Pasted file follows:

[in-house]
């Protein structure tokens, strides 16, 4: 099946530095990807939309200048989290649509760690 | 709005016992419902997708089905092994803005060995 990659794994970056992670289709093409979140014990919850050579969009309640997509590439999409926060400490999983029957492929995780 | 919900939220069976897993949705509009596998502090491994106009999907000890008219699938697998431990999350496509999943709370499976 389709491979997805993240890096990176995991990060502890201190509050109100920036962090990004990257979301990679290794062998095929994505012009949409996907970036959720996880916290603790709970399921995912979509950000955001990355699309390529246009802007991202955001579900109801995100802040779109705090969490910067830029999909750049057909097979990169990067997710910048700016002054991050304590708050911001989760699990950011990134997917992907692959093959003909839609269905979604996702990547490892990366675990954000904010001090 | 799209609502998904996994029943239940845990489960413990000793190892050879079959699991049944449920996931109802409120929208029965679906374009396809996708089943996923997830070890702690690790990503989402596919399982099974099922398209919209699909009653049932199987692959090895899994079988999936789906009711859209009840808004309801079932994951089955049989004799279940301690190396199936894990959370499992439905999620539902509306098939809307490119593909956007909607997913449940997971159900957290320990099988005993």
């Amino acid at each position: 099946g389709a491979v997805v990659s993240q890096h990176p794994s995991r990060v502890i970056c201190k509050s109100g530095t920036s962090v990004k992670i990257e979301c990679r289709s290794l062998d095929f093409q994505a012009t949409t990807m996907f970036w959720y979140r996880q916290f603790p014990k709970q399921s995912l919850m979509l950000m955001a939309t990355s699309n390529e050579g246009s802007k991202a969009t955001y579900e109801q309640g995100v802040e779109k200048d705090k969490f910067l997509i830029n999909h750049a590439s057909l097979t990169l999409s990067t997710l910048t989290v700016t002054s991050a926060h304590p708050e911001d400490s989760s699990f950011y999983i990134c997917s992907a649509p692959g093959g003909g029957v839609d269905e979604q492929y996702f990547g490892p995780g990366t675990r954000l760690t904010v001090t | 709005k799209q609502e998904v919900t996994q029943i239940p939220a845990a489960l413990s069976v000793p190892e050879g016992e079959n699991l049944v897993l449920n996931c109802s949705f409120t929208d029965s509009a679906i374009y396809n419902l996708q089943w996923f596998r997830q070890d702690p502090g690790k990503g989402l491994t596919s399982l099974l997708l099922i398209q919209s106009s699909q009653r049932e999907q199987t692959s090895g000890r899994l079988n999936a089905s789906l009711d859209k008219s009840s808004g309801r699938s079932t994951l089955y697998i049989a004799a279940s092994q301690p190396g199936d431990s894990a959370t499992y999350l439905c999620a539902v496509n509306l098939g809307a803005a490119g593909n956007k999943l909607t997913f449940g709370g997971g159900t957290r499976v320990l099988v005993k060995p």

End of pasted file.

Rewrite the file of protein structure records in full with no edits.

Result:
[in-house]
């Protein structure tokens, strides 16, 4: 099946530095990807939309200048989290649509760690 | 709005016992419902997708089905092994803005060995 990659794994970056992670289709093409979140014990919850050579969009309640997509590439999409926060400490999983029957492929995780 | 919900939220069976897993949705509009596998502090491994106009999907000890008219699938697998431990999350496509999943709370499976 389709491979997805993240890096990176995991990060502890201190509050109100920036962090990004990257979301990679290794062998095929994505012009949409996907970036959720996880916290603790709970399921995912979509950000955001990355699309390529246009802007991202955001579900109801995100802040779109705090969490910067830029999909750049057909097979990169990067997710910048700016002054991050304590708050911001989760699990950011990134997917992907692959093959003909839609269905979604996702990547490892990366675990954000904010001090 | 799209609502998904996994029943239940845990489960413990000793190892050879079959699991049944449920996931109802409120929208029965679906374009396809996708089943996923997830070890702690690790990503989402596919399982099974099922398209919209699909009653049932199987692959090895899994079988999936789906009711859209009840808004309801079932994951089955049989004799279940301690190396199936894990959370499992439905999620539902509306098939809307490119593909956007909607997913449940997971159900957290320990099988005993």
């Amino acid at each position: 099946g389709a491979v997805v990659s993240q890096h990176p794994s995991r990060v502890i970056c201190k509050s109100g530095t920036s962090v990004k992670i990257e979301c990679r289709s290794l062998d095929f093409q994505a012009t949409t990807m996907f970036w959720y979140r996880q916290f603790p014990k709970q399921s995912l919850m979509l950000m955001a939309t990355s699309n390529e050579g246009s802007k991202a969009t955001y579900e109801q309640g995100v802040e779109k200048d705090k969490f910067l997509i830029n999909h750049a590439s057909l097979t990169l999409s990067t997710l910048t989290v700016t002054s991050a926060h304590p708050e911001d400490s989760s699990f950011y999983i990134c997917s992907a649509p692959g093959g003909g029957v839609d269905e979604q492929y996702f990547g490892p995780g990366t675990r954000l760690t904010v001090t | 709005k799209q609502e998904v919900t996994q029943i239940p939220a845990a489960l413990s069976v000793p190892e050879g016992e079959n699991l049944v897993l449920n996931c109802s949705f409120t929208d029965s509009a679906i374009y396809n419902l996708q089943w996923f596998r997830q070890d702690p502090g690790k990503g989402l491994t596919s399982l099974l997708l099922i398209q919209s106009s699909q009653r049932e999907q199987t692959s090895g000890r899994l079988n999936a089905s789906l009711d859209k008219s009840s808004g309801r699938s079932t994951l089955y697998i049989a004799a279940s092994q301690p190396g199936d431990s894990a959370t499992y999350l439905c999620a539902v496509n509306l098939g809307a803005a490119g593909n956007k999943l909607t997913f449940g709370g997971g159900t957290r499976v320990l099988v005993k060995p």